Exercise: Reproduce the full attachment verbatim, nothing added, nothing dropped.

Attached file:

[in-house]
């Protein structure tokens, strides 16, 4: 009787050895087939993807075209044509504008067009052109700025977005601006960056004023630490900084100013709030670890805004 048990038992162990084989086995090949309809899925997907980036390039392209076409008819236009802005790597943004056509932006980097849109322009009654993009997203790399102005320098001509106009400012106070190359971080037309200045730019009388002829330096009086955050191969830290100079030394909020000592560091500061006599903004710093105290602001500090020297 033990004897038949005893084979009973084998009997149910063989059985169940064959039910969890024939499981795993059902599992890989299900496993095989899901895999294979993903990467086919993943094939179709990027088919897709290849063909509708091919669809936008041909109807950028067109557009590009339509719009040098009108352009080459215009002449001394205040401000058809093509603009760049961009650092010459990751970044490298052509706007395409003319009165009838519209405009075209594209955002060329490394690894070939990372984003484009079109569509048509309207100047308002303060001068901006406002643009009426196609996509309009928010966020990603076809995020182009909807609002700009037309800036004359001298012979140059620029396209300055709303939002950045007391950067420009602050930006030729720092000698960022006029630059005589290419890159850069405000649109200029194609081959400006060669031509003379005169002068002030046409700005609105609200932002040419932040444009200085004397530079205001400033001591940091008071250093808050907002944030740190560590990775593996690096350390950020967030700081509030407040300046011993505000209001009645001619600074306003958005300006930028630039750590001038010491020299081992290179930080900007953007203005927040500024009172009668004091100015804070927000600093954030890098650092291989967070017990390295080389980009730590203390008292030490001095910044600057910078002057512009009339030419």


[in-house]
């Protein structure tokens, strides 16, 4: 009787050895087939993807075209044509504008067009052109700025977005601006960056004023630490900084100013709030670890805004 048990038992162990084989086995090949309809899925997907980036390039392209076409008819236009802005790597943004056509932006980097849109322009009654993009997203790399102005320098001509106009400012106070190359971080037309200045730019009388002829330096009086955050191969830290100079030394909020000592560091500061006599903004710093105290602001500090020297 033990004897038949005893084979009973084998009997149910063989059985169940064959039910969890024939499981795993059902599992890989299900496993095989899901895999294979993903990467086919993943094939179709990027088919897709290849063909509708091919669809936008041909109807950028067109557009590009339509719009040098009108352009080459215009002449001394205040401000058809093509603009760049961009650092010459990751970044490298052509706007395409003319009165009838519209405009075209594209955002060329490394690894070939990372984003484009079109569509048509309207100047308002303060001068901006406002643009009426196609996509309009928010966020990603076809995020182009909807609002700009037309800036004359001298012979140059620029396209300055709303939002950045007391950067420009602050930006030729720092000698960022006029630059005589290419890159850069405000649109200029194609081959400006060669031509003379005169002068002030046409700005609105609200932002040419932040444009200085004397530079205001400033001591940091008071250093808050907002944030740190560590990775593996690096350390950020967030700081509030407040300046011993505000209001009645001619600074306003958005300006930028630039750590001038010491020299081992290179930080900007953007203005927040500024009172009668004091100015804070927000600093954030890098650092291989967070017990390295080389980009730590203390008292030490001095910044600057910078002057512009009339030419």